1902 Tennessee Volunteers football team

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1902 Tennessee Volunteers football
UT Volunteers logo.svg
Conference Southern Intercollegiate Athletic Association
1902 record 6–2 (3–2 SIAA)
Head coach H. F. Fisher
Captain Nash Buckingham
Home stadium 15th and Cumberland Field
Seasons
« 1901 1903 »
1902 SIAA football standings
Conf     Overall
Team W   L   T     W   L   T
Clemson § 6 0 0     6 1 0
Vanderbilt § 6 1 0     8 1 0
LSU 4 1 0     6 1 0
Texas 4 1 0     6 3 1
Sewanee 4 2 0     7 2 0
Georgia 4 2 1     4 2 1
Tennessee 3 2 0     6 2 0
Ole Miss 3 3 0     4 3 0
Auburn 2 4 1     2 4 1
Alabama 2 4 0     4 4 0
Furman 1 2 1     4 3 4
Nashville 1 2 0     1 3 0
Davidson 1 3 0     3 5 1
Cumberland 1 3 0     1 3 0
Kentucky 0 1 0     4 6 1
Tulane 0 4 2     1 4 2
Mississippi A&M 0 4 1     1 4 1
Georgia Tech 0 5 2     0 6 2
Southwestern Presbyterian            
Southern            
§ – Conference co-champions

The 1902 Tennessee Volunteers football team represented the University of Tennessee in the 1902 college football season. The Volunteers won a school record six games in 1902 and beat rivals Sewanee and Georgia Tech. The team was guided by a new head coach, H. F. Fisher, who came from Princeton University, as did his predecessor, George Kelley.

1902 was the first game that Tennessee scored on Vanderbilt in their Rivalry game.[1]

Schedule[edit]

Date Opponent Site Result
October 11, 1902 King* 15th and Cumberland Field • Knoxville, TN W 12–0  
October 21, 1902 Maryville* 15th and Cumberland Field • Knoxville, TN W 34–0  
October 25, 1902 Vanderbilt 15th and Cumberland Field • Knoxville, TN (Rivalry) L 5–12  
November 1, 1902 Sewanee 15th and Cumberland Field • Knoxville, TN W 6–0  
November 7, 1902 at Nashville* Nashville, TN W 10–0  
November 15, 1902 vs. Ole Miss Memphis, TN W 11–10  
November 22, 1902 at Georgia Tech Atlanta, GA W 10–6  
November 27, 1902 Clemson 15th and Cumberland Field • Knoxville, TN L 0–11  
*Non-conference game. All times are in Eastern.

Season summary[edit]

Week 8: Clemson[edit]

The team closed the season with an 11 to 0 loss to John Heisman's Clemson Tigers. A. H. Douglas holds the record for the longest punt in school history when he punted a ball 109 yards (the field length was 110 yards in those days) during the Clemson game.[2][3][4] Heisman described the kick:

"The day was bitterly cold and a veritable typhoon was blowing straight down the field from one end to the other. We rushed the ball with more consistency than Tennessee, but throughout the entire first half they held us because of the superb punting of "Toots" Douglas, especially because, in that period he had the gale squarely with him. Going against that blizzard our labors were like unto those of Tantalus. Slowly, with infinite pains and a maximum of exertion, we pushed the ball from our territory to their 10-yard line. We figured we had another down to draw on, but the referee begged to differ. He handed the ball to Tennessee and the "tornado." Their general cheerfully chirped a signal – Saxe Crawford, it must have been –; and "Toots" with sprightly step, dropped back for another of his Milky Way punts. I visualize him still, standing on his own goal line and squarely between his uprights. One quick glance he cast overhead– no doubt to make sure that howling was still the same old hurricane.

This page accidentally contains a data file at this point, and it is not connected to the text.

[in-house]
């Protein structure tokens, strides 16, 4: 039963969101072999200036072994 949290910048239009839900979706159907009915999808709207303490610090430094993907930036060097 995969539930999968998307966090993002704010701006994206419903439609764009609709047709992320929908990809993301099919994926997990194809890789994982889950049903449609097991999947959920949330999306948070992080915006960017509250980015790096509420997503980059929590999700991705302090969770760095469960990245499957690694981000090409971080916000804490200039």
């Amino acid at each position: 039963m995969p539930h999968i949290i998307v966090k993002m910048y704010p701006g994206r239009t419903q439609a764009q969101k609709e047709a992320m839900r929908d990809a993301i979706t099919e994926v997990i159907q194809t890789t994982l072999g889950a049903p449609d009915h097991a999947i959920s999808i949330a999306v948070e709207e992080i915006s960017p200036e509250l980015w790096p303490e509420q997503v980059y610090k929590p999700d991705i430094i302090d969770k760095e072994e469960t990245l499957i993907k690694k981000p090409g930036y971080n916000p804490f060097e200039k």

I knew at once what he proposed to do. The snap was perfect. "Toots" caught the ball, took two smart steps and – BLAM!–away shot the ball as though from the throat of Big Bertha. And, say, in his palmiest mathematical mood, I don't believe Sir Isaac Newton himself could have figured a more perfect trajectory to fit with that cyclone. Onward and upward, upward and onward, the crazy thing flew like a brainchild of Jules Verne. I thought it would clear the Blue Ridge Mountains. Our safety man, the great Johnny Maxwell, was positioned 50 yards behind our rush line, yet the punt sailed over his head like a phantom aeroplane. Finally, it cam down, but still uncured of its wanderlust it started in to roll–toward our goal, of course, with Maxwell chasing and damning it with every step and breath. Finally it curled up and died on our one-footline, after a bowstring journey of just 109 yards."[5]

Douglas was selected All-Southern.[6]

References[edit]

  1. ^ Tennessee–Vanderbilt football rivalry
  2. ^ Wiley Lee Umphlett. Creating the Big Game: John W. Heisman and the Invention of American Football. pp. 64–65. 
  3. ^ "Records" (PDF). p. 324. 
  4. ^ "Prodigious Kick". Schenectady Gazette. October 10, 1934. 
  5. ^ John M. Heisman. Heisman: The Man Behind the Trophy. pp. 104–105. 
  6. ^ "From Southeastern College Teams The Constitution Selects An Eleven". Atlanta Constitution. December 1, 1902.